Corey Anderson’s Fastest Century in History of ODI Cricket
New Zealand´s Corey Anderson smashed the fastest century in the history of one day international cricket on just from 36 balls. as the host new zealand reached 283-4 from only 21 overs in 1st of jan 2013, rain-shortened third one-dayer against the West Indies.
The young all-rounder Corey Anderson hit 12 sixes and four fours in his 100, beating, by only one delivery, the 37-ball record of Pakistan´s Shahid Afridi against Sri Lanka in 1996, which has stood for almost 18 years.
Anderson finished on 131 not out from 47 balls, as New Zealand scored at an remarkable 13 runs per over.
He put on 191 for the fourth wicket with another dangerous Jesse Ryder who made 104 from 51 balls. Ryder also scored sixth-fastest century in one-day internationals. his 100 runs came on just 46 balls. he surpassed the Sanath Jayasuriya. this was Ryder’s 1st match in two years.
Anderson played one of the most extraordinary innings in the history of one-day cricket. Anderson hit 14 huge sixes, that was third highest sixes in an ODI innings, just behind Rohit Sharma who hits 16 sexes against Australia two months ago and Australian devastating all-rounder Shane Watson’s 15 sexes against Bangladesh in 2011.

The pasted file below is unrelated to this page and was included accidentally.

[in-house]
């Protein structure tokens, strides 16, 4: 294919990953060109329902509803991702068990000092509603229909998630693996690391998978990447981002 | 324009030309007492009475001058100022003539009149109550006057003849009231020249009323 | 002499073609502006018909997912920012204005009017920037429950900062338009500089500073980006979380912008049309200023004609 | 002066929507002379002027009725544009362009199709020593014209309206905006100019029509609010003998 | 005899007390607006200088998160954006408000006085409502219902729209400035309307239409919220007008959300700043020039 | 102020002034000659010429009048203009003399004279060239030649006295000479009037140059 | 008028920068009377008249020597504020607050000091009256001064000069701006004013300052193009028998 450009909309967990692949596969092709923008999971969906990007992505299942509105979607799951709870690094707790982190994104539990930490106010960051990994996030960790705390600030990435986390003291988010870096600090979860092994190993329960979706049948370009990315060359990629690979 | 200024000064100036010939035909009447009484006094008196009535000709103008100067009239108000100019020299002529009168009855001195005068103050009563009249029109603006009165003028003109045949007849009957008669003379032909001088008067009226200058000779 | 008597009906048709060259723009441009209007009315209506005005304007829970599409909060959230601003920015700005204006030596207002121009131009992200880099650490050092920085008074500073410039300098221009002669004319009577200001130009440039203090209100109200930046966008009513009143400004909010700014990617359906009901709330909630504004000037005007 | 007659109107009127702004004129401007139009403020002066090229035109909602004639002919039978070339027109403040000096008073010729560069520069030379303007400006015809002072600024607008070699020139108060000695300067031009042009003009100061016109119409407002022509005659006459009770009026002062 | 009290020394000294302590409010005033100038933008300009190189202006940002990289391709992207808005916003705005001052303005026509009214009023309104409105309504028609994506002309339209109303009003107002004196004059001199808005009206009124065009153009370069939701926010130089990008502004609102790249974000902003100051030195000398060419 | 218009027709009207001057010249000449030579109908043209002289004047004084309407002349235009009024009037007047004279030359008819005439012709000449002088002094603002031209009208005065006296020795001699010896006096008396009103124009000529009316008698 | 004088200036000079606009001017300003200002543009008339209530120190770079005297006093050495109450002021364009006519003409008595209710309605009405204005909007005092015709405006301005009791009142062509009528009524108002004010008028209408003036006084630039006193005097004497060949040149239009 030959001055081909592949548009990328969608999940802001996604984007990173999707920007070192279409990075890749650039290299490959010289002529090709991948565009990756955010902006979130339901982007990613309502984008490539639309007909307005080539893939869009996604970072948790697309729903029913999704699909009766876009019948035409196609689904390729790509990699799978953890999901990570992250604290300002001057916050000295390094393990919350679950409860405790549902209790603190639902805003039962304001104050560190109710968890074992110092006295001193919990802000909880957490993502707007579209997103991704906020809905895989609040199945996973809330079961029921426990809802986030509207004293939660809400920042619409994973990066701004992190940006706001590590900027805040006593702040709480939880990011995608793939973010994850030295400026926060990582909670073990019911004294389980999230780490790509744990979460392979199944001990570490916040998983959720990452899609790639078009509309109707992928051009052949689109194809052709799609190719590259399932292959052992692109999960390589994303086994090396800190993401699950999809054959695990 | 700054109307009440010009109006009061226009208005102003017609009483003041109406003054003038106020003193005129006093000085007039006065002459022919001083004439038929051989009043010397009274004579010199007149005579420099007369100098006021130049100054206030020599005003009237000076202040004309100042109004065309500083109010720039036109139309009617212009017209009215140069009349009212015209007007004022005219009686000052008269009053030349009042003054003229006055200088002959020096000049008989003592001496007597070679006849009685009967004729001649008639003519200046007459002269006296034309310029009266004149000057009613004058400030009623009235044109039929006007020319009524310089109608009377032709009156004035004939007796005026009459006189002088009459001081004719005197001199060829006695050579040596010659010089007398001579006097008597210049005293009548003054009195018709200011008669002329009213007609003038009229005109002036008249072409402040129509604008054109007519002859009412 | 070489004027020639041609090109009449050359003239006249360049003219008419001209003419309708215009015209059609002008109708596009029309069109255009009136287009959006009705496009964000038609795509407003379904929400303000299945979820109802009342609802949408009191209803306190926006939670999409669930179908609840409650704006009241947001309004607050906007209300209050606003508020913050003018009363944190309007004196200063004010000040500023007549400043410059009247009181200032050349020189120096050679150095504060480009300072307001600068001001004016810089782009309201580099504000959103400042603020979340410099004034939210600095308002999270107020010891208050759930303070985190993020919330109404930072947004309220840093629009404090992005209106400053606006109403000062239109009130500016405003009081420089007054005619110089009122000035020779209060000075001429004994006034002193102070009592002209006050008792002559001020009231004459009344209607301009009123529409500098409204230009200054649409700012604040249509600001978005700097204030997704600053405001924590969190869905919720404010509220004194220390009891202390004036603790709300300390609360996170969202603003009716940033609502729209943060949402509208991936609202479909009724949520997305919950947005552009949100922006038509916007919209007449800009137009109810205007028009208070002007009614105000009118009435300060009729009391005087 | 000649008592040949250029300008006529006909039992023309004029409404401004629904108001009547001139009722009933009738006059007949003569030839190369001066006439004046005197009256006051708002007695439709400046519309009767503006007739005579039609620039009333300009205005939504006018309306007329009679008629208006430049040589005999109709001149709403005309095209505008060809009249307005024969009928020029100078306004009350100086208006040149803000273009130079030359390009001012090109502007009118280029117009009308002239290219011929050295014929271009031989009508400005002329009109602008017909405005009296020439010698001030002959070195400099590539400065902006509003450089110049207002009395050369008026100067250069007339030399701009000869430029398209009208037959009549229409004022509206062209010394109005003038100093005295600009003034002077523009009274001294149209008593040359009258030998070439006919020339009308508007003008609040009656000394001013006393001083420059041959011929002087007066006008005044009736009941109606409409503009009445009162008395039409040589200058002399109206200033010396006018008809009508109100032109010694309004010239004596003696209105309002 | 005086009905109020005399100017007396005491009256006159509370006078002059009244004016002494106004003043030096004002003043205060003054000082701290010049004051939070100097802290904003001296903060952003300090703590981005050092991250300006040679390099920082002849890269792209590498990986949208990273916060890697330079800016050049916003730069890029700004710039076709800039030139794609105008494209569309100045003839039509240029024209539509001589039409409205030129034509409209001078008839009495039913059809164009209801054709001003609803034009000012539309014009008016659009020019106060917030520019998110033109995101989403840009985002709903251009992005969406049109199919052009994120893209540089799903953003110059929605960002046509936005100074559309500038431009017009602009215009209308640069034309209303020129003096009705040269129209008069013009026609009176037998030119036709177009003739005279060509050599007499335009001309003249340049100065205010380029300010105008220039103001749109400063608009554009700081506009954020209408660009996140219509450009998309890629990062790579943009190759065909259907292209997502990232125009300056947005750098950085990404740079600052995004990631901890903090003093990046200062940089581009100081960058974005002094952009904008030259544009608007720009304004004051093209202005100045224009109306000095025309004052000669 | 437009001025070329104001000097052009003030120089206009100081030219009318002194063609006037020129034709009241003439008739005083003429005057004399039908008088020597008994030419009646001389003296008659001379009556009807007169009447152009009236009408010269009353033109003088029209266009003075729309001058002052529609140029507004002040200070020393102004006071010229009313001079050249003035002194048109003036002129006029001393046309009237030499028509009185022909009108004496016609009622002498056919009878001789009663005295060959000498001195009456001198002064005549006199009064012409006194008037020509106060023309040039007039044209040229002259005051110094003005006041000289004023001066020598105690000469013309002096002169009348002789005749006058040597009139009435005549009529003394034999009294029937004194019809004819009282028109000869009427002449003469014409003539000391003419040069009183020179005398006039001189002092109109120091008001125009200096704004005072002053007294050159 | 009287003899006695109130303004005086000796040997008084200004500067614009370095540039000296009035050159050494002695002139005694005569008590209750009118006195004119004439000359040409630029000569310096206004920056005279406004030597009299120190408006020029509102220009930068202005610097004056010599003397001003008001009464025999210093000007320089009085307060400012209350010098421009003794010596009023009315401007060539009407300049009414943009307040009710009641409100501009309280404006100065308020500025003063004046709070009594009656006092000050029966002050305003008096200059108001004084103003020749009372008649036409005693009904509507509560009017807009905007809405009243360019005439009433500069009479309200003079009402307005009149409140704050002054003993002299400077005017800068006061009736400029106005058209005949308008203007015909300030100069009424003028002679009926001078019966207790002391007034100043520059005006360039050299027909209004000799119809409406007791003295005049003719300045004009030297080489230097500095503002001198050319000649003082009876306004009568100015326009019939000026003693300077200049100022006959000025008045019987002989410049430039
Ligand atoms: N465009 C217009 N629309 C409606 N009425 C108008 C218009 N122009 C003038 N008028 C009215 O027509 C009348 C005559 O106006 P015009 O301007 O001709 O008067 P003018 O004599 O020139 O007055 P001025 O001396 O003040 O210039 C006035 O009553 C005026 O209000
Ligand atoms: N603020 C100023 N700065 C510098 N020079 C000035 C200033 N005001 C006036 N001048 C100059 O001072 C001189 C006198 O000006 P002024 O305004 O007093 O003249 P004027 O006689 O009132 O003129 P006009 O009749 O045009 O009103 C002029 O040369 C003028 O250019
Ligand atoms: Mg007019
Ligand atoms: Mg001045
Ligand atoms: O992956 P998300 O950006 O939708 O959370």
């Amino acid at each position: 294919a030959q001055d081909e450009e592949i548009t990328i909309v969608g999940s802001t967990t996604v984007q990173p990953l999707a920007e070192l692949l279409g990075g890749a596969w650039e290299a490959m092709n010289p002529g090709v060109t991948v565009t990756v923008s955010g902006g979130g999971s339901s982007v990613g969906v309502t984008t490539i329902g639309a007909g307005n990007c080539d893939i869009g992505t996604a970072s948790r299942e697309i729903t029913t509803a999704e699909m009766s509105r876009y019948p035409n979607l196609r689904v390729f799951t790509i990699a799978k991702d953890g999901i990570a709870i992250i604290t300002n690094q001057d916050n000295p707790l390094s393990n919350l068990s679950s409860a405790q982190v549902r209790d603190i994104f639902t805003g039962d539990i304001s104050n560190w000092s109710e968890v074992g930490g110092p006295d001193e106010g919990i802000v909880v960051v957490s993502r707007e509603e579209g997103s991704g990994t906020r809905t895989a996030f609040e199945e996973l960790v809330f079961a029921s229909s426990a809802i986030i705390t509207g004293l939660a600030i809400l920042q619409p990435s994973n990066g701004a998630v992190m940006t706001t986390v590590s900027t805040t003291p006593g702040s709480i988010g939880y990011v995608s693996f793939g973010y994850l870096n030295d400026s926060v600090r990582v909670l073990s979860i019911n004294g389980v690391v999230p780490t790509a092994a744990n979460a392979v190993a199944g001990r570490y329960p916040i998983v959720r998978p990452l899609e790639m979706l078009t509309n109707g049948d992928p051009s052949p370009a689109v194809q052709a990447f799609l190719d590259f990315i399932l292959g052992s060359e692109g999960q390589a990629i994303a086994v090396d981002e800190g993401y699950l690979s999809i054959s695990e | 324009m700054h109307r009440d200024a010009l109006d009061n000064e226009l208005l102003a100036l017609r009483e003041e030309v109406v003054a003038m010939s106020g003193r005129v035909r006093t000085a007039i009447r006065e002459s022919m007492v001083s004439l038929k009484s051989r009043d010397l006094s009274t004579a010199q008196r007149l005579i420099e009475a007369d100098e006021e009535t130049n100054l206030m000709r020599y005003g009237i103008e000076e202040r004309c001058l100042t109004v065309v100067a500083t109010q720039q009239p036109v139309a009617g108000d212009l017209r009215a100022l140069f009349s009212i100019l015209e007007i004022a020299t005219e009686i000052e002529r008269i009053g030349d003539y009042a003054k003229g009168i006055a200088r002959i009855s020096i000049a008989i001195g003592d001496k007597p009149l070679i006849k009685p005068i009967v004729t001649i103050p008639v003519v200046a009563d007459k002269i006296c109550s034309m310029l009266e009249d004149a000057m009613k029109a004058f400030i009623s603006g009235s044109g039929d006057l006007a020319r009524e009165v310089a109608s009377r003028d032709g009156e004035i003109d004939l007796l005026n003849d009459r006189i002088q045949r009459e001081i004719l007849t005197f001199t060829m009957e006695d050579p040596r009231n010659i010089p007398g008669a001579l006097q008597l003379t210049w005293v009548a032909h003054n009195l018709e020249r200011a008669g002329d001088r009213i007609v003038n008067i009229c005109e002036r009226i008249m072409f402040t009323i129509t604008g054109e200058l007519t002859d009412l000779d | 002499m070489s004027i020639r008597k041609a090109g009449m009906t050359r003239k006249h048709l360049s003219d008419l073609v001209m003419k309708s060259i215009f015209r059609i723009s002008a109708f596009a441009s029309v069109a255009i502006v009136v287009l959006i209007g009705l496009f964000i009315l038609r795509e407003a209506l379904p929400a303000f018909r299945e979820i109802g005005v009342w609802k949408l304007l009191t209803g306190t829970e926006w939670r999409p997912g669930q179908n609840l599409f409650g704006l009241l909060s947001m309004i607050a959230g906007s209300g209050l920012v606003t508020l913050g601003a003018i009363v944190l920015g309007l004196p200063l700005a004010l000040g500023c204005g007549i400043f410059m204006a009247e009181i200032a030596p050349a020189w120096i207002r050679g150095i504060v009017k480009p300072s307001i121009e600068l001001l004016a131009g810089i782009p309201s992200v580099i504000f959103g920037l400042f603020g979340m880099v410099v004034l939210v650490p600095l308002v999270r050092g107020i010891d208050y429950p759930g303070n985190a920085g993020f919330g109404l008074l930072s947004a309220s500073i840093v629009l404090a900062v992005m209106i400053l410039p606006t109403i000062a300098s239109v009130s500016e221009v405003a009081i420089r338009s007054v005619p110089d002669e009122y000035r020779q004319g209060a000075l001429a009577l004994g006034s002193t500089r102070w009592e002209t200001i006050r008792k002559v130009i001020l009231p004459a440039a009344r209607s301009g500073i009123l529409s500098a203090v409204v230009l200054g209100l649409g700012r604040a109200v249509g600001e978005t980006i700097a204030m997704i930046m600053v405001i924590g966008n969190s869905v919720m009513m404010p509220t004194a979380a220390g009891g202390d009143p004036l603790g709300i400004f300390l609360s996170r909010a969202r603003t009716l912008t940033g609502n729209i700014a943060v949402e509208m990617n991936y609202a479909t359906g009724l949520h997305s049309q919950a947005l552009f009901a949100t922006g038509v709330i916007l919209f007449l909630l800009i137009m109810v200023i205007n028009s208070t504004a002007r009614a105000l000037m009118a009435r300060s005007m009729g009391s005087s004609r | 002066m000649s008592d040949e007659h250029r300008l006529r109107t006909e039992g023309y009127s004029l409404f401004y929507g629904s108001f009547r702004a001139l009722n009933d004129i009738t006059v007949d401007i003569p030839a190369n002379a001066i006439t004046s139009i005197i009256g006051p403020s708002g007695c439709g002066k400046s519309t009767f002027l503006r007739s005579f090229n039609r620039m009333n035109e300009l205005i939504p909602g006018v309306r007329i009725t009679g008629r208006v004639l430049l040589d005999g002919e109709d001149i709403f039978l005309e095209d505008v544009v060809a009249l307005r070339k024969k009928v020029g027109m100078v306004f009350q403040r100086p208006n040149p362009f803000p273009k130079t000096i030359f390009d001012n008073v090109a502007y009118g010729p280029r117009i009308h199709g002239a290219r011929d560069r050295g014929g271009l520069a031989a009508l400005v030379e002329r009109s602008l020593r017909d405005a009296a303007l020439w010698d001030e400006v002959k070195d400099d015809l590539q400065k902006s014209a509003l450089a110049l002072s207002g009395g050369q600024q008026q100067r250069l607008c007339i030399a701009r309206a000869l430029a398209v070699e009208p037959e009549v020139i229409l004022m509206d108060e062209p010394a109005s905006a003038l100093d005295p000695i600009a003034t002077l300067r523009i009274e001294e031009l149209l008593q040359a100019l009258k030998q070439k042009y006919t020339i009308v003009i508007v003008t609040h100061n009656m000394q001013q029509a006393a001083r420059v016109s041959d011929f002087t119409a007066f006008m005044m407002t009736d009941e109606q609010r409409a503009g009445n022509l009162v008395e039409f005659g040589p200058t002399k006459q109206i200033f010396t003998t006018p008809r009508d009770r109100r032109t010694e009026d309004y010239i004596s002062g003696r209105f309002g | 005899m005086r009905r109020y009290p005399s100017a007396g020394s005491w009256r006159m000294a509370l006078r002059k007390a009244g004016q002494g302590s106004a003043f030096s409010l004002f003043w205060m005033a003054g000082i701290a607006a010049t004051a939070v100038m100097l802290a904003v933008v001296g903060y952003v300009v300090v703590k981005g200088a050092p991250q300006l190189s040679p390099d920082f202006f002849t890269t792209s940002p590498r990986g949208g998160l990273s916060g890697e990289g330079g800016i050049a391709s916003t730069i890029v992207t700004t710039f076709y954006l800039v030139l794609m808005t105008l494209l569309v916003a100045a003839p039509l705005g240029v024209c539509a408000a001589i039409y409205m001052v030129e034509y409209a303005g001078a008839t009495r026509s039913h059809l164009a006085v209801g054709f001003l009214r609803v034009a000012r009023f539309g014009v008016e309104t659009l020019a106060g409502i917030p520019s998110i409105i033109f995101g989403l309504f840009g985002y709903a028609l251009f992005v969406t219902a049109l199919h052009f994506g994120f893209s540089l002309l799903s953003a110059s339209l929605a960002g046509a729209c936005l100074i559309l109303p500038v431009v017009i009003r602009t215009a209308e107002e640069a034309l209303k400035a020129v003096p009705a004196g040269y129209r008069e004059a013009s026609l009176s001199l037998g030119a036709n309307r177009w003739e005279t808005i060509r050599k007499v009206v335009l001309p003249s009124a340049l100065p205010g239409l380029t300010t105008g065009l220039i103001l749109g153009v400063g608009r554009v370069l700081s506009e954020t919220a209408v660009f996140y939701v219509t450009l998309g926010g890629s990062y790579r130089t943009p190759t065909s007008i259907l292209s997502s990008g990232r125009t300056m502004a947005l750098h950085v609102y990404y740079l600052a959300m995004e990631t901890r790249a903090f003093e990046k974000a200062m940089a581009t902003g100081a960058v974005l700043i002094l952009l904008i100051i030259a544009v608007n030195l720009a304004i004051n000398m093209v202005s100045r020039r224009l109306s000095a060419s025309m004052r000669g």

Anderson was 95 not out after playing 35 balls, needing a six off the next ball to break Shahid Afridi´s world record. Though he was unaware of the beckoning world record, he swatted the next ball from left-arm spin bowler Nikita Miller out of the ground to break the world record.
He hit another six from the very next ball to complete a 150-run partnership with jesse Ryder in only 36 minutes. Ryder reached his century facing 46 balls and was out five balls from the end of the New Zealand innings for 104, which included five sixes and 12 fours.
After his fastest century record was broken Shahid Afridi Says:
“I never heard his name and early morning my nephew told me about his feat and I sort of said the first news of 2014 is of my record being broken.
“But I must say it’s a great achievement and Anderson deserves all the praise. It needs a super effort to score a hundred off 36 balls. Records are meant to be broken and I knew it would be broken some day.
“I sort of wanted this record to stand until I retire because it has been a big pride for Pakistan and for me and whenever my name comes the record is mentioned.
“Now Anderson’s name will come but I am sure with the advent of Twenty20 cricket this record will surely be bettered in the future.”
The Pakistan veteran admitted he had though someone like West Indies blaster Chris Gayle would be the one to break the record, adding: “I had never expected it to be broken by a new player.
“I thought the way Gayle batted and hit sixes or the way Warner bats, they were favourites to break my record.
“I wish any Pakistan player would break this record soon, but for the time being everyone must appreciate Anderson.”